- When you roll the baby on its side, it triggers a calming reflex, especially when swaddled.
- The side position is NOT for sleeping, only for calming your baby down before sleep
- Newborn babies should sleep on their backs without pillows, other blankets, or toys in their bassinet
- Ensuring that your baby doesn’t sleep on its side significantly reduces the risk of SIDS
- Once your baby is calm and ready for sleep, roll it onto its back
3️⃣ Shushing helps. Babies are not used to silence. When babies are in the womb, the sound of blood rushing around the womb is actually louder than a vacuum cleaner.
- Noise can actually calm babies down, especially noises that mimic the whooshing sound from the womb, such as a white noise machine or shushing
- A soft swishing or rustling sound made by something moving.
- Shushing is a white noise you make with your mouth
- Start with a soft “shhhh” sound, and then slowly raise your volume to meet the level of the crying. Then as the baby calms down, you can lower your volume again.
4️⃣ Swinging is the fourth way to break the crying cycle.
- Babies don’t like stillness. In the womb, they’re always moving around when the mother went about her normal life, so swinging is a way to recreate this constant movement.
- Shaking is very dangerous, but swinging is different
- Swinging, like rocking, is a small movement done while supporting the baby’s head and neck
- When you swing, you rock the baby around your arms rapidly, but only within a few inches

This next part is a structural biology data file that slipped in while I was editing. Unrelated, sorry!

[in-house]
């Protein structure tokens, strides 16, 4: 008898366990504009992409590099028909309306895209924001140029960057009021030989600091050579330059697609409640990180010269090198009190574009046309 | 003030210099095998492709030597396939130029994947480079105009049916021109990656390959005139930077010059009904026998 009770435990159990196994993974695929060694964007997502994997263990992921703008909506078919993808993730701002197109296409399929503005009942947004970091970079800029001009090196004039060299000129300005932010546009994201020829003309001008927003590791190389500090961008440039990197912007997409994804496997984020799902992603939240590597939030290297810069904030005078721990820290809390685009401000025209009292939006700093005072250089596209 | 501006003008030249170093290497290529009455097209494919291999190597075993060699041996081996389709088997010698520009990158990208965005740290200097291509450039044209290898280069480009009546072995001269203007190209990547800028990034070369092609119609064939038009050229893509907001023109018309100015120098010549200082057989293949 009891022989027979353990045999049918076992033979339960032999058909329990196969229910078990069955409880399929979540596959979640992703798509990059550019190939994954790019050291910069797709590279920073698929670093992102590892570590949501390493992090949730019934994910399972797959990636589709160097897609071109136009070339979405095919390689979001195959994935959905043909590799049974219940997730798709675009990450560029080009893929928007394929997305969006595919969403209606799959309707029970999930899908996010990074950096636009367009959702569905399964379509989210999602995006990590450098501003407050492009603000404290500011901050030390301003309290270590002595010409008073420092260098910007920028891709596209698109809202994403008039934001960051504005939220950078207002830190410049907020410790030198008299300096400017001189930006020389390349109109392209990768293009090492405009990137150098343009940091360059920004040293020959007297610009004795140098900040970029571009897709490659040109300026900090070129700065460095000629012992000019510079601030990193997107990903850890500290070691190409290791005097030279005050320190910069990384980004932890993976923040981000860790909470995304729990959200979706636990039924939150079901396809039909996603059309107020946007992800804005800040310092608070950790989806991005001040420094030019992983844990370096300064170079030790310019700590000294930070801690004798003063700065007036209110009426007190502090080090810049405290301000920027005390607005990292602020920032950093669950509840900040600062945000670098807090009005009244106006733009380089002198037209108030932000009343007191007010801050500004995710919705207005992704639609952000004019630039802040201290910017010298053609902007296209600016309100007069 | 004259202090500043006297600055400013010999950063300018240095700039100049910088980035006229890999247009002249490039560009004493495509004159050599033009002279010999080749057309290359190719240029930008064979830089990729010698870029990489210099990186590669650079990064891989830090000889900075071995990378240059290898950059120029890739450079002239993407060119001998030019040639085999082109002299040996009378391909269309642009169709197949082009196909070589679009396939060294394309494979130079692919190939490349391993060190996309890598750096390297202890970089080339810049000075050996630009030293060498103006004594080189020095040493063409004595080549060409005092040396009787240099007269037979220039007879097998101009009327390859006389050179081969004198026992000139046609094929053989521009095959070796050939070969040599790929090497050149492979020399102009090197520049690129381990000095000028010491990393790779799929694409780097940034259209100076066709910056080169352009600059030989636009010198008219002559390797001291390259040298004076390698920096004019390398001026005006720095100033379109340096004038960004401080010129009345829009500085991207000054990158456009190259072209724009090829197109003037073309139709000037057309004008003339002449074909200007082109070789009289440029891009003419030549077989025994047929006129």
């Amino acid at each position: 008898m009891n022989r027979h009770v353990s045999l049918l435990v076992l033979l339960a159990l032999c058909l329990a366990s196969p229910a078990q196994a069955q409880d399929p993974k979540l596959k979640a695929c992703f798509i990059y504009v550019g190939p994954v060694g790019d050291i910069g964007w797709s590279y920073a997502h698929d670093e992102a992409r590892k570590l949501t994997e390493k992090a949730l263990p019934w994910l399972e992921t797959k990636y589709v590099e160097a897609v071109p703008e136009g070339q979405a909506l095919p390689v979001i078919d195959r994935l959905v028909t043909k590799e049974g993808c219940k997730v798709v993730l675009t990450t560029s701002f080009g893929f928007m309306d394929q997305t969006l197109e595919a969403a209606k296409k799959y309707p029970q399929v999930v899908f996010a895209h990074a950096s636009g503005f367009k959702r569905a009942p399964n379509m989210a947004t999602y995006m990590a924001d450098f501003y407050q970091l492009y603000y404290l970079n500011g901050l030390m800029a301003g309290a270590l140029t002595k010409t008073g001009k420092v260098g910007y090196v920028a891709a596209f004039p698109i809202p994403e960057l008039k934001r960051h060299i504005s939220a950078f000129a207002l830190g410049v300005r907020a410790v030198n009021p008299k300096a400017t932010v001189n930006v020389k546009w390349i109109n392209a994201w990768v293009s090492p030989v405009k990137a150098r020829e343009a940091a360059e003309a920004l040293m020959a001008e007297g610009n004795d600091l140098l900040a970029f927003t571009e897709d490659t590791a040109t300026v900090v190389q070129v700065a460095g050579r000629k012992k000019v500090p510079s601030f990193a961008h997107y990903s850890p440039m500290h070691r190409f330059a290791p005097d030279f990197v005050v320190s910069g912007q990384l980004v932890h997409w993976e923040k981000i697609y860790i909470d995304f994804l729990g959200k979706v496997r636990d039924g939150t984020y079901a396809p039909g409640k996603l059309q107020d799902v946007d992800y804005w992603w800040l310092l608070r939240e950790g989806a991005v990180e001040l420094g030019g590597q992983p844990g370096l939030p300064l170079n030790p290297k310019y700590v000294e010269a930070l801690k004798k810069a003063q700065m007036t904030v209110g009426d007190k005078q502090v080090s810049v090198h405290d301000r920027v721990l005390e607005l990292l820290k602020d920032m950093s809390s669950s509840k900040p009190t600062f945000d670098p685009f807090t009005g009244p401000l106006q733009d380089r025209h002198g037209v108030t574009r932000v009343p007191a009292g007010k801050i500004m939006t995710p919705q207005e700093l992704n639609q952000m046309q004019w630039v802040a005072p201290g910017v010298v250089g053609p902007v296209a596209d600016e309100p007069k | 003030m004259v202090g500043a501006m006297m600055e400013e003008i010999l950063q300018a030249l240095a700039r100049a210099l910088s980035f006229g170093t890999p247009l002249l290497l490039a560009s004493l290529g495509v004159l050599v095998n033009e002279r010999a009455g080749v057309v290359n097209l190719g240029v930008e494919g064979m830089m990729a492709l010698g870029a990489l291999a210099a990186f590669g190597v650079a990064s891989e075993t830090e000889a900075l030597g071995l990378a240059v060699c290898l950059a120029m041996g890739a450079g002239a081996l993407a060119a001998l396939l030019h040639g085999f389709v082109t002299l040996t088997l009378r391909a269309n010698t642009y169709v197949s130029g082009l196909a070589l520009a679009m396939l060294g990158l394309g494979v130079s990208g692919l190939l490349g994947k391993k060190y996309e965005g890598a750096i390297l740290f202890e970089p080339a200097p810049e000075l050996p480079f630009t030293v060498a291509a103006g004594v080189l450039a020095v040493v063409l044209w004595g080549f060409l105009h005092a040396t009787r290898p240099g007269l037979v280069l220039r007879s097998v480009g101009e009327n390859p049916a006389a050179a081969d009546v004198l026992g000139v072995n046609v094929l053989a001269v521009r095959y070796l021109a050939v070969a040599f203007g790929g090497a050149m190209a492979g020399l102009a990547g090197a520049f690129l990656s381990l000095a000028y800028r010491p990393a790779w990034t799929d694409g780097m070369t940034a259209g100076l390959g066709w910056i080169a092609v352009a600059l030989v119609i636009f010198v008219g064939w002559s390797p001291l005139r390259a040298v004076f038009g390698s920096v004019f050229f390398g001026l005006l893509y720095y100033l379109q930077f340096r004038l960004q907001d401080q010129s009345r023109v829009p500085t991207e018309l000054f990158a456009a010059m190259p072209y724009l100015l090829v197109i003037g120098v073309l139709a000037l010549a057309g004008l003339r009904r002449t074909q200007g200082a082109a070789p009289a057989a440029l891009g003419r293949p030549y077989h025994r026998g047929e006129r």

- You progress to gentle rocking, which can be done when you’re sitting or standing
❗ Shaking can lead to brain damage and even death, so you never, ever want to shake your baby!
5️⃣. Sucking is a way to make sure that the calming reflex lasts and your baby doesn’t start crying again.
- A baby needs to drink about three ounces of milk per pound of body weight, so breastfeeding or using formula is vital
- Once your baby has that down, using pacifiers can calm babies down between feedings
How long should pacifiers be used?
- Dr. Karp and most pediatricians recommend using them only during the first six months
- If they’re still used by month nine, the child will form an emotional attachment to the pacifier and would struggle to go without it
Where your baby should sleep
- First 9 months
- During the first nine months, it’s okay to keep your baby in your bedroom for easy nighttime care
- Co-sleeping or bedsharing
- Dr. Karp doesn’t recommend co-sleeping or bedsharing, since it can increase the risk of SIDs
- You may roll onto your baby or they can roll into riskier positions
- Your sheets may restrict their breathing
- The snoo
- Dr. Karp’s sleep bassinet that uses the five “S”s to help calm your baby and stop their crying
- it has a built-in swaddle, simulates a light rocking motion, and when your baby gets fussy, it plays white noise through a speaker and increases and decreases the volume automatically
- Babies cry in their first few months because they aren’t ready to be born yet.
- You can trigger a baby’s calming reflex by simulating the environment they were used to in the womb.
- Dr. Karp’s Five “S”s, are swaddling, side position, shushing, swinging, and sucking. If you practice this, you’ll be a pro at soothing your baby.